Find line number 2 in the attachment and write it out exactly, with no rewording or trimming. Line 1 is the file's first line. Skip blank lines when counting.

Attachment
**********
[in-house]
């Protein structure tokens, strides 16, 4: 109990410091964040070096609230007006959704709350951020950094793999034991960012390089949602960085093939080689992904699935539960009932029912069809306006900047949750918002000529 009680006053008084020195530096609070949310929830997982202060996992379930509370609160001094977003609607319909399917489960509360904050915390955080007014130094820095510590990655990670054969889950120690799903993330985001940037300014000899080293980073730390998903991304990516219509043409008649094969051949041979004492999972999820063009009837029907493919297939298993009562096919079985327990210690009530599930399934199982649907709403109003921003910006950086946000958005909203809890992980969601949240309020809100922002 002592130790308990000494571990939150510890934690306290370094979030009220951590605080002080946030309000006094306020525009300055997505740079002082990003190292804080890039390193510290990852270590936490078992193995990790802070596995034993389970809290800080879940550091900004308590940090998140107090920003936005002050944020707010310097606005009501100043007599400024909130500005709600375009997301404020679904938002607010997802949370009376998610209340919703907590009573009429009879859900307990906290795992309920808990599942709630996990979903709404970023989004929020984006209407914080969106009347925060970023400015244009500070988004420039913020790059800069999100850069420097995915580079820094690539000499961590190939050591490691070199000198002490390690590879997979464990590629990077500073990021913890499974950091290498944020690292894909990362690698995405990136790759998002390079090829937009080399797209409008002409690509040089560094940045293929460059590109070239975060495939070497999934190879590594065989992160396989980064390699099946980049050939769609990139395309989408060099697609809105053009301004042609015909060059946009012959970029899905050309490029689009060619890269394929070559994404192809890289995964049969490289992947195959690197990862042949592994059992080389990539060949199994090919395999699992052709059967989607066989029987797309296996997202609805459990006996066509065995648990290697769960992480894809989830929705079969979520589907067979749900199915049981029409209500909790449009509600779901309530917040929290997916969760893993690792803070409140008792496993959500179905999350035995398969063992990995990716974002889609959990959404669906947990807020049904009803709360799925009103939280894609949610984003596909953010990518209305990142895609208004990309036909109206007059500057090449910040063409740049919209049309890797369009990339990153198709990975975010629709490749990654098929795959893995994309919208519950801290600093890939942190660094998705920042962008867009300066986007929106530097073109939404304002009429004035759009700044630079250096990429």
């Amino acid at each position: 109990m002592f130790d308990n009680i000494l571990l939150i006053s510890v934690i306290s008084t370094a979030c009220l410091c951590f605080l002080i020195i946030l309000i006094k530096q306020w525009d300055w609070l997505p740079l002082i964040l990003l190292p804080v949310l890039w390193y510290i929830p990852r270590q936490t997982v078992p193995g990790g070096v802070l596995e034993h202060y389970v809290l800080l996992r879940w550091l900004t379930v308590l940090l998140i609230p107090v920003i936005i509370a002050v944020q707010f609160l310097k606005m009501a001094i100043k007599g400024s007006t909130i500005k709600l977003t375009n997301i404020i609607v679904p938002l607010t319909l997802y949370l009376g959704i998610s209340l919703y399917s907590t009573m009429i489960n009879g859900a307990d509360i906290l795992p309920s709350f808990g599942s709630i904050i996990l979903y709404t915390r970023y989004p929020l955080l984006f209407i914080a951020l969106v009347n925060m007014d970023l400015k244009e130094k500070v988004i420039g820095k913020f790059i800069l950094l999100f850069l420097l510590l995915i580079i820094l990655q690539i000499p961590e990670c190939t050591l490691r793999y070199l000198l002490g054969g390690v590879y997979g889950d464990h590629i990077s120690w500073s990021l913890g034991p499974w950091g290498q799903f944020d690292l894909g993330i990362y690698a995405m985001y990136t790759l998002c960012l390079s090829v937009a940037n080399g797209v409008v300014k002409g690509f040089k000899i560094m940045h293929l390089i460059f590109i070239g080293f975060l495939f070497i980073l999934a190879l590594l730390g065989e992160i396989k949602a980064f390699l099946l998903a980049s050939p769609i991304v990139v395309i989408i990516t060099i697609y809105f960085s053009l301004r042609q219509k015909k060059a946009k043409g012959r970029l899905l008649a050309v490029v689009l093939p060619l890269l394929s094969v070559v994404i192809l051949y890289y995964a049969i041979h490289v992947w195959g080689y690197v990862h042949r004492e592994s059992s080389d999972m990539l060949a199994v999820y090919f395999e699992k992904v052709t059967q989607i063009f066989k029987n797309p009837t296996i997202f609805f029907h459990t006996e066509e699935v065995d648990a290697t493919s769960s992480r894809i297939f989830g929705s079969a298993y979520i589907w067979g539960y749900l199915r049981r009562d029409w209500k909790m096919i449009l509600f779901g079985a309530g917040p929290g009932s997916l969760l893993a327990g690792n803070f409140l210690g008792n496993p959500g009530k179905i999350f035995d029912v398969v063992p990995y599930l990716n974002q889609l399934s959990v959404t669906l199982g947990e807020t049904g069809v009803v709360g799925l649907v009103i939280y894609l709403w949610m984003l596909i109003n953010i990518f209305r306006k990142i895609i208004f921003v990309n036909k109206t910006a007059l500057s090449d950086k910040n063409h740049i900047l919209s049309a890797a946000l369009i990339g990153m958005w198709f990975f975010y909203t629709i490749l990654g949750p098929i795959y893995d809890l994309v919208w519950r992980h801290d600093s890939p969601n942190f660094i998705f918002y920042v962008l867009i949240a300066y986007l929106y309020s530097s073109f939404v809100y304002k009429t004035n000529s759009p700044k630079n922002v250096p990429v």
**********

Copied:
């Protein structure tokens, strides 16, 4: 109990410091964040070096609230007006959704709350951020950094793999034991960012390089949602960085093939080689992904699935539960009932029912069809306006900047949750918002000529 009680006053008084020195530096609070949310929830997982202060996992379930509370609160001094977003609607319909399917489960509360904050915390955080007014130094820095510590990655990670054969889950120690799903993330985001940037300014000899080293980073730390998903991304990516219509043409008649094969051949041979004492999972999820063009009837029907493919297939298993009562096919079985327990210690009530599930399934199982649907709403109003921003910006950086946000958005909203809890992980969601949240309020809100922002 002592130790308990000494571990939150510890934690306290370094979030009220951590605080002080946030309000006094306020525009300055997505740079002082990003190292804080890039390193510290990852270590936490078992193995990790802070596995034993389970809290800080879940550091900004308590940090998140107090920003936005002050944020707010310097606005009501100043007599400024909130500005709600375009997301404020679904938002607010997802949370009376998610209340919703907590009573009429009879859900307990906290795992309920808990599942709630996990979903709404970023989004929020984006209407914080969106009347925060970023400015244009500070988004420039913020790059800069999100850069420097995915580079820094690539000499961590190939050591490691070199000198002490390690590879997979464990590629990077500073990021913890499974950091290498944020690292894909990362690698995405990136790759998002390079090829937009080399797209409008002409690509040089560094940045293929460059590109070239975060495939070497999934190879590594065989992160396989980064390699099946980049050939769609990139395309989408060099697609809105053009301004042609015909060059946009012959970029899905050309490029689009060619890269394929070559994404192809890289995964049969490289992947195959690197990862042949592994059992080389990539060949199994090919395999699992052709059967989607066989029987797309296996997202609805459990006996066509065995648990290697769960992480894809989830929705079969979520589907067979749900199915049981029409209500909790449009509600779901309530917040929290997916969760893993690792803070409140008792496993959500179905999350035995398969063992990995990716974002889609959990959404669906947990807020049904009803709360799925009103939280894609949610984003596909953010990518209305990142895609208004990309036909109206007059500057090449910040063409740049919209049309890797369009990339990153198709990975975010629709490749990654098929795959893995994309919208519950801290600093890939942190660094998705920042962008867009300066986007929106530097073109939404304002009429004035759009700044630079250096990429």